16. Kranz, D., Richter, W.: Autoradiographische Untersuchungen zur Regeneration des Tectum opticum von Lebistes reticulatus (Teleostei). Z. mikr.-anat. Forsch. 84, 420–428 (1971)Google Scholar
  17. Kuhlenbeck, H.: The central nervous system of vertebrates, vol. 3, part 1. Basel-New York: Karger 1971Google Scholar
  18. La Vail, J. H., Cowan, W. M.: Development of the chick optic tectum. I. Normal morphology and cytoarchitectonic development. Brain Res. 28, 391–419 (1971)Google Scholar
  19. La Vail, J. H., Cowan, W. M.: Development of the chick optic tectum. II. Autoradiographic studies. Brain Res. 28, 421–441 (1971)Google Scholar
  20. Leonhardt, H.: Elektronenmikroskopische Untersuchung der postembryonalen ventralen Matrixzone des Kaninchengehirns. Z. mikr.-anat. Forsch. 85, 161–175 (1972)Google Scholar
  21. Peter, K.: Lacerta agilis. In: Normentafeln zur Entwiklungsgeschichte der Wirbeltiere (F. Keibel, ed.). Jena: Fischer 1904Google Scholar
  22. Pfister, C.: Die Matrixentwicklung in Mesencephalon und Rhombencephalon von Lampetra planeri (Bloch) (Cyclostomata) im Verlauf des Individualzyklus. J. Hirnforsch. 13, 377–383 (1971)Google Scholar
  23. Prestige, M. C.: Gradients in time of origin of tadpole motoneurons. Brain Res. 59, 400–404 (1973)Google Scholar
  24. Richter, W., Kranz, D.: Altersabhängigkeit der Aktivität der Matrixzonen im Gehirn von Xiphophorus helleri (Teleostei). Autoradiographische Untersuchung. J. Hirnforsch. 13. 109–116 (1971)Google Scholar
  25. Rogers, A. W.: Techniques of autoradiography. Amsterdam: Elsevier 1967)Google Scholar
  26. Sauer, M. E., Walker, B. E.: Radiographic study of interkinetic nuclear migration in the neural tube. Proc. Soc. exp. Biol. (N.Y.) 101, 557–560 (1959)Google Scholar
  27. Schmatolla, E.: Dependence of tectal neuron differentiation on optic innervation in teleost fish. J. Embryol. exp. Morph. 27, 555–576 (1972)Google Scholar
  28. Schmatolla, E., Erdmann, G.: Influence of retinotectal innervation on cell proliferation and cell migration in the embryonic teleost tectum. J. Embryol. exp. Morph. 29, 697–712 (1973)Google Scholar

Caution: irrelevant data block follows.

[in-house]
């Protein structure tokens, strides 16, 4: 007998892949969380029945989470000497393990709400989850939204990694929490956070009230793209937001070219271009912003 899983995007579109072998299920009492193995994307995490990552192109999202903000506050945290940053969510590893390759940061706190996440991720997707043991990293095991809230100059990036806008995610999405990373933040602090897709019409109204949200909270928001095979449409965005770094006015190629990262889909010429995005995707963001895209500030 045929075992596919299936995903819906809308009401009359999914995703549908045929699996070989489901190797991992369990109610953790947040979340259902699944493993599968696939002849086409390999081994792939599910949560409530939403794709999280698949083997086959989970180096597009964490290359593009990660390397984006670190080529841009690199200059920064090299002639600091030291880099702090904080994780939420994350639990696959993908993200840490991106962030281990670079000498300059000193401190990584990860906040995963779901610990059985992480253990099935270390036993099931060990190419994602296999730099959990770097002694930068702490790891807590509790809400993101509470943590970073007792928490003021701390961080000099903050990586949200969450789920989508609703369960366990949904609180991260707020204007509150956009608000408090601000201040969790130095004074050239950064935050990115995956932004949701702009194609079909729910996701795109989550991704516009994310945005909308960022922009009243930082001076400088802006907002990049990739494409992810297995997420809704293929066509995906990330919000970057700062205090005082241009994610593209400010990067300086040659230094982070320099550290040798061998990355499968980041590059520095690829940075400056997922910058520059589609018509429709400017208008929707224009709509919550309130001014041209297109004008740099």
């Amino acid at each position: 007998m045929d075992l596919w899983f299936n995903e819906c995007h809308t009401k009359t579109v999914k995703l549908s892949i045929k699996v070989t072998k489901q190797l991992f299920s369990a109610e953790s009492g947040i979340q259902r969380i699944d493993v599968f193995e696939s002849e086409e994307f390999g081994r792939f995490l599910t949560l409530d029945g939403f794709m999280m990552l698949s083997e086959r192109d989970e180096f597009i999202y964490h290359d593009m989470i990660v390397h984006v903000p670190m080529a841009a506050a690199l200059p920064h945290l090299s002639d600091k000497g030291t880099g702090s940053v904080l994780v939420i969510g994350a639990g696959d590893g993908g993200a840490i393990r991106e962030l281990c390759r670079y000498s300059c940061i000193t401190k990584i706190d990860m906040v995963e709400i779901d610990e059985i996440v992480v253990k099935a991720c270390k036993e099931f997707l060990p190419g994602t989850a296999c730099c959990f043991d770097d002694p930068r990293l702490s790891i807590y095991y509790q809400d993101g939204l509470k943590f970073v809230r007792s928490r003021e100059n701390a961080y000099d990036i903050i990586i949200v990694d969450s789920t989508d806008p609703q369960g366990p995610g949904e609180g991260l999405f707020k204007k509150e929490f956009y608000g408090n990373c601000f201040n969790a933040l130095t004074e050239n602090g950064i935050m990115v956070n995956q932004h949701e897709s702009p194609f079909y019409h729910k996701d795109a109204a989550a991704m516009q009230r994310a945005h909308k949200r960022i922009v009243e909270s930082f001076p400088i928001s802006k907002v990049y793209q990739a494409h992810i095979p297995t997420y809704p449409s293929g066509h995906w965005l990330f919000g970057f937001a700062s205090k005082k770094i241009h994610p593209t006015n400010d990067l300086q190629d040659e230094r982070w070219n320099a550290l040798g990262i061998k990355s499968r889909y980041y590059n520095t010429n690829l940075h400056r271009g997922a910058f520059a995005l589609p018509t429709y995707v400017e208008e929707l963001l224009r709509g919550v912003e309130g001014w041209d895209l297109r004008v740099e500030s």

29. Schwab, M. E.: The cytoarchitecture of the rhombencephalon. In: The biology of the reptilia (C. Gans, R. G. Northcutt, ed.). London-New York: Academic Press (in press)Google Scholar
  30. Sidman, R. L.: Autoradiographic methods and principles for study of the nervous system with thymidine-H3. In: Contemporary research methods in neuroanatomy (W. J. H. Nauta, S. O. E. Ebbesson, ed.), p. 252–273. Berlin-Heidelberg-New York: Springer 1970Google Scholar
  31. Taber, E.: Histogenesis of the brain stem neurons studied autoradiographically with thymidine-H3 in the mouse. Anat. Rec. 145, 291 (1963)Google Scholar
  32. Taber, E.: Histogenesis of brain stem neurons studied autoradiographically with thymidine-H3 in the mouse. Anat. Rec. 148, 344 (1964)Google Scholar
  33. Taber Pierce, E.: Histogenesis of the nuclei griseum pontis, corporis pontobulbaris and the reticularis tegmenti pontis (Bechterew) in the mouse. An autoradiographic study. J. comp. Neurol. 126, 219–240 (1966)Google Scholar
  34. Thurston, J. M., Joftes, D. L.: Stains compatible with dipping radioautography. Stain Technol. 38, 231–235 (1972)Google Scholar
  35. Waechter, R. v., Jaensch, B.: Generation times of the matrix cells during embryonic brain development: an autoradiographic study in rats. Brain Res. 46, 235–250 (1972)Google Scholar
  36. Wilson, D. B.: Distribution of thymidine-H3 in the overgrown brain of the chick embryo. J. comp. Neurol. 141, 37–51 (1971)Google Scholar
  37. Yntema, C. L.: A series of stages in the embryonic development of Chelydra serpentina. Cited from: Herpetology (K. R. Porter, ed.). Philadelphia: Saunders, 1972 (1968)Google Scholar

Copyright information

© Springer-Verlag 1974

Authors and Affiliations

  • M. E. Schwab
    • 1
    • 2
  • M. Durand
    • 1
  • M. Durand-Wenger
    • 2
  1. 1.Zoological Institute of the UniversityBaselSwitzerland
  2. 2.Dept. Pharmacology BiocenterUniversity of BaselBaselSwitzerland

Personalised recommendations